In an on-going collaboration with the CMLC, I’ve been hosting family classes for community members to create together at the center. As our global community continues to grapple with the effects of living during a pandemic, staying safe and building connection can feel like they are at odds.

Mediating between those choices are our obligations as community leaders and educators.

For these family art programs, I have been working alongside the CMLC program coordinator to plan for safety and health and maximum engagement. Good communication and planning has helped us successfully bring folks together.

Working closely with staff and volunteers for community projects has been essential. Together, we have covered as many possible questions and scenarios as we can to make sure we put safety and health above all. Our art projects have been a way to invite community members back into space with each other, while observing cautions for safety.

The first project we made together was decorating masks, both papier mache masks (which I had for a different project that was disrupted by COVID issues earlier in the year), and cloth face masks. This project brought us together into the center to share creative ideas and also practice healthfulness with sanitation and observing social distancing.

For our second project, we made posters and stickers, which is simple but honestly my favorite thing (yay stickers!). This second project was more focused on being together and exploring the space and opportunities the center offered.

Part of each of our activities has been to offer snacks to the young children, which is a matter of principle for me as a community educator. It’s another way for us to highlight the resources available at the CMLC. For our pandemic-friendly snacks, we offer a perusal of our packaged snack closet for kids to select from.

Materials for Mask Decorating

  • Papier mache masks
  • Cloth masks for adults and children
  • Fabric markers
  • Coloring markers (keep separate)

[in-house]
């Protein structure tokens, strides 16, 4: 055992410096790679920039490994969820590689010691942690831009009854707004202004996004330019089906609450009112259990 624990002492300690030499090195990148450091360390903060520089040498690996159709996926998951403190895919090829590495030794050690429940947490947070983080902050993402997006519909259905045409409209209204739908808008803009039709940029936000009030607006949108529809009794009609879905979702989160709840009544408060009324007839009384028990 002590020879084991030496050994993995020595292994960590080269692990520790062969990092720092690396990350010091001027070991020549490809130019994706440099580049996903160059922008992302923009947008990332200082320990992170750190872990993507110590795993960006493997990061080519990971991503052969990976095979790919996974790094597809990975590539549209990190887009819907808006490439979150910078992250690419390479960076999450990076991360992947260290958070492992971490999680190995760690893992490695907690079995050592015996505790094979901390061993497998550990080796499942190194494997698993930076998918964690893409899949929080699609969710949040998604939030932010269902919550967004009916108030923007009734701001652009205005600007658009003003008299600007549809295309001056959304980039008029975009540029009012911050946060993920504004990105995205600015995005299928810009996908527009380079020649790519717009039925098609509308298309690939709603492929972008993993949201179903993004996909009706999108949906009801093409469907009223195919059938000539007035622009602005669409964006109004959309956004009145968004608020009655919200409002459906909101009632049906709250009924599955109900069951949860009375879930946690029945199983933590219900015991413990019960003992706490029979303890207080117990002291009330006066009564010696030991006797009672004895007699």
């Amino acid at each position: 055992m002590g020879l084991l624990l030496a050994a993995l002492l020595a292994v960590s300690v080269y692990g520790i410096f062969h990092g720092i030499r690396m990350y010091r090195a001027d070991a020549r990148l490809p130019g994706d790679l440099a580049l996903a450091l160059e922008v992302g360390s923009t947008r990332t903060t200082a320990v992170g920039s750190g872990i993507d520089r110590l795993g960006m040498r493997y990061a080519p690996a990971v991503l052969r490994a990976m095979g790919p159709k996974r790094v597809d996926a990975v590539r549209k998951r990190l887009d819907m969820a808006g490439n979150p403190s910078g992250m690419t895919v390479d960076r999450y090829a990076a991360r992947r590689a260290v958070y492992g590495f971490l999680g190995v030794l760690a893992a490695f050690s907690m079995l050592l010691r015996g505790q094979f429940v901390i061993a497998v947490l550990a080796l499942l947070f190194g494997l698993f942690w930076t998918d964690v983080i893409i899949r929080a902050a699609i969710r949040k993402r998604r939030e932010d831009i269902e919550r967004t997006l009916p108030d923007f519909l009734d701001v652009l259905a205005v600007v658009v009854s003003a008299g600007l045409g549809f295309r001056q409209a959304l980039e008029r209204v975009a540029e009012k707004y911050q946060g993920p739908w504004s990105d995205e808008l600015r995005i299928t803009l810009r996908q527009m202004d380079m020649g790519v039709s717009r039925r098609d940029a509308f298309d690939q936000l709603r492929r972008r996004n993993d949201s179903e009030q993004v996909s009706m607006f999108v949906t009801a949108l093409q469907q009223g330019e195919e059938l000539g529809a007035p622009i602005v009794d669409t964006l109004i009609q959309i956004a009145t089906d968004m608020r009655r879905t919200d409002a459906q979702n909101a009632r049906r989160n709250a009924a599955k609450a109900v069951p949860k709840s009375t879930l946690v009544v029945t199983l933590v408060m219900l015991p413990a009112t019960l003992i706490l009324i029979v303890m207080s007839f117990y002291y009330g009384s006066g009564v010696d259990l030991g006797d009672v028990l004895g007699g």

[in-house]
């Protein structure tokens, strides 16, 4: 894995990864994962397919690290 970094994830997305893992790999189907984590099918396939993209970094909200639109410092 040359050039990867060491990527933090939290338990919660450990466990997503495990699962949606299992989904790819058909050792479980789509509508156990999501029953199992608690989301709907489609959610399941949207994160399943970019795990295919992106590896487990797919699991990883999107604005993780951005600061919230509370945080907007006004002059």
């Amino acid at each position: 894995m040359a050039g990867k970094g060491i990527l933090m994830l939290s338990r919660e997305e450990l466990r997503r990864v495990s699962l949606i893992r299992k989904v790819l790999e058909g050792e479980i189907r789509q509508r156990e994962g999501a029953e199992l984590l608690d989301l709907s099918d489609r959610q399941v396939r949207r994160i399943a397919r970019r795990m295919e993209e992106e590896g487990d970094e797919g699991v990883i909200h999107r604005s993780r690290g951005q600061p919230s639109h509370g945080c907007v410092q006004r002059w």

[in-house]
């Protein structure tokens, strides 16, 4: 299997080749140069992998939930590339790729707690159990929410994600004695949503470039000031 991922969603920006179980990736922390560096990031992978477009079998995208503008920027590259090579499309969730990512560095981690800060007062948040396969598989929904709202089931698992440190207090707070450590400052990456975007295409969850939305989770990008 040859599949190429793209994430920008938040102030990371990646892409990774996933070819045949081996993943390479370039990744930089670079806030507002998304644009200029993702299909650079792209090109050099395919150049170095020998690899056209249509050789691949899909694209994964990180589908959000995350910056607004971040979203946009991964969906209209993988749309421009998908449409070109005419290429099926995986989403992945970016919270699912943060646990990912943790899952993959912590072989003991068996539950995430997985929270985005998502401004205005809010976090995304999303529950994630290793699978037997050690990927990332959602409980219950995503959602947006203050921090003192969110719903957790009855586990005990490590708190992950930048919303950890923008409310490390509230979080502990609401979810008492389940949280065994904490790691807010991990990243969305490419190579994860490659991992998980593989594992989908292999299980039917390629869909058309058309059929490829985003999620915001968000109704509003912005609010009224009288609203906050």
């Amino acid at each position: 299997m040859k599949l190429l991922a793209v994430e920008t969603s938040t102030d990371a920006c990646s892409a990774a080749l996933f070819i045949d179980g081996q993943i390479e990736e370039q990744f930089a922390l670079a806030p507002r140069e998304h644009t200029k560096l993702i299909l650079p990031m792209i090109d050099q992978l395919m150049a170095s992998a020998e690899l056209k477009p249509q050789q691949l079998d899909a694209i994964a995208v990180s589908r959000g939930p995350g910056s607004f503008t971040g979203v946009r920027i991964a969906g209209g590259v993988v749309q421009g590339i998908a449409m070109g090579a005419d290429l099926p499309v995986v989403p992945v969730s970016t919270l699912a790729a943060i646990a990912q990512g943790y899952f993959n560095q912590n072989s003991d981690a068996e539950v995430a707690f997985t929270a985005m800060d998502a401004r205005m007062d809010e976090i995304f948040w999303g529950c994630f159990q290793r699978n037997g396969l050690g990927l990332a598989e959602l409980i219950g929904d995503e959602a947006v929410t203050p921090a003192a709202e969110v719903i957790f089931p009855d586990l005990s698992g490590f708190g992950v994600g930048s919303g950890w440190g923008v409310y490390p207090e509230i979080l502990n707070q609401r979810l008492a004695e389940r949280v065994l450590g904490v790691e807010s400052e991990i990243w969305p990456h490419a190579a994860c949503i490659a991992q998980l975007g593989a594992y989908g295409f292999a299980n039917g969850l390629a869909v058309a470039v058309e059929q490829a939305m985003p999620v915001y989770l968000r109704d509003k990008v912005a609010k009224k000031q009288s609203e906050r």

• Glitter glue (the superior form of glitter)

Materials for Posters and Sticker making

  • Poster board paper
  • Sticker sheets (I used the kind for die cut machines)
  • Markers
  • Pencils
  • Glitter glue (love this stuff)

Set up & Tips

  • Room enough: A challenge at the CMLC is to make physical space for participants and observe social distancing. We manage this by separating participants into different rooms with the same supplies and a volunteer or staff in each room.
  • Keep it simple sweetie: These projects are so simple, they’re really drawing and coloring. And because of this, parents who attend the sessions with their children can chat and meet each other, which children can be imaginative and have freedom to create.

As a community arts educator, my work is focused on bringing folks together over creative projects, with an artistic perspective and methodology. I’ve learned from my experiences with organizations like The Center for Artistic Activism and Theatre of the Oppressed NYC about approaching opportunities for learning and conversation with an artistic framework, which is confronting challenges and taking on new opportunities to learn new skills and see from others’ perspectives. Looking back on the creative projects I’ve been a part of over the year, I’m struck by how naturally art and creativity became sources of community building, and our collaboration was affected by careful consideration of the particular challenges and desire for connection and growth our participants experienced.

In 2022, I’m looking forward to a new year of collaboration with these and other local and national organizations. Are you a community educator? How do you engage your community through arts and creativity? I’d love to hear about what other folks are doing to bring communities together!

Little Painting, Big Message

This year, I participated in The Arts Center’s annual Arts Alive! event with a chill little paint-with-me video that I was pretty into.

Grab some paints, a brush or two and set your mind to something you want to say (to yourself or, heck to the world!). Don’t worry about it being perfect, just sink into the process and chill with me.

Plus! Super cool extra thing: you can get the kit we made for this video so you (or someone you think could use some creative time) paint with the same materials I used at home! Make your own little garden of encouraging/ rebellious messages by getting your kit at my Arts & Crafts shop on Etsy: Art Kit – Little Painting/ Big Message (materials are SUPER limited!)